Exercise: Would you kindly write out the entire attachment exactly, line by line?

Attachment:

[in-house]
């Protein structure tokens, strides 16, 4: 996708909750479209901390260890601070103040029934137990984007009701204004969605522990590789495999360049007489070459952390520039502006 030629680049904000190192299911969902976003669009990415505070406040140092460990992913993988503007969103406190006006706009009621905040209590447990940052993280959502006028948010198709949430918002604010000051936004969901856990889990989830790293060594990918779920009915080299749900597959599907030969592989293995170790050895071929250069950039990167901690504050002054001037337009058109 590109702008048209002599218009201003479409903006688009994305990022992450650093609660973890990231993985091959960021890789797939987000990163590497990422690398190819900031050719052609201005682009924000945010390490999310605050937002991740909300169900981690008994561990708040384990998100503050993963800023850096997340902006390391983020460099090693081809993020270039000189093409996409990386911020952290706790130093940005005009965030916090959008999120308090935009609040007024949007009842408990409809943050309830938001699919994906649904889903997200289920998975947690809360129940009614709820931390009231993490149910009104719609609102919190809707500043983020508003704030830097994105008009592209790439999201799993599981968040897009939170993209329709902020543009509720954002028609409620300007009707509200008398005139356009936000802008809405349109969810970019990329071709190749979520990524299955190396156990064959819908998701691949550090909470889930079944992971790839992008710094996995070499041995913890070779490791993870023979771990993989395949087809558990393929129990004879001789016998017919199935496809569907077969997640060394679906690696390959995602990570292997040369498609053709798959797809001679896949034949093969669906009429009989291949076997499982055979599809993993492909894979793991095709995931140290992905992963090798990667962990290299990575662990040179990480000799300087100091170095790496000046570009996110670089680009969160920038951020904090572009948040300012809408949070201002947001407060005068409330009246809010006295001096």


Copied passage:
[in-house]
């Protein structure tokens, strides 16, 4: 996708909750479209901390260890601070103040029934137990984007009701204004969605522990590789495999360049007489070459952390520039502006 030629680049904000190192299911969902976003669009990415505070406040140092460990992913993988503007969103406190006006706009009621905040209590447990940052993280959502006028948010198709949430918002604010000051936004969901856990889990989830790293060594990918779920009915080299749900597959599907030969592989293995170790050895071929250069950039990167901690504050002054001037337009058109 590109702008048209002599218009201003479409903006688009994305990022992450650093609660973890990231993985091959960021890789797939987000990163590497990422690398190819900031050719052609201005682009924000945010390490999310605050937002991740909300169900981690008994561990708040384990998100503050993963800023850096997340902006390391983020460099090693081809993020270039000189093409996409990386911020952290706790130093940005005009965030916090959008999120308090935009609040007024949007009842408990409809943050309830938001699919994906649904889903997200289920998975947690809360129940009614709820931390009231993490149910009104719609609102919190809707500043983020508003704030830097994105008009592209790439999201799993599981968040897009939170993209329709902020543009509720954002028609409620300007009707509200008398005139356009936000802008809405349109969810970019990329071709190749979520990524299955190396156990064959819908998701691949550090909470889930079944992971790839992008710094996995070499041995913890070779490791993870023979771990993989395949087809558990393929129990004879001789016998017919199935496809569907077969997640060394679906690696390959995602990570292997040369498609053709798959797809001679896949034949093969669906009429009989291949076997499982055979599809993993492909894979793991095709995931140290992905992963090798990667962990290299990575662990040179990480000799300087100091170095790496000046570009996110670089680009969160920038951020904090572009948040300012809408949070201002947001407060005068409330009246809010006295001096």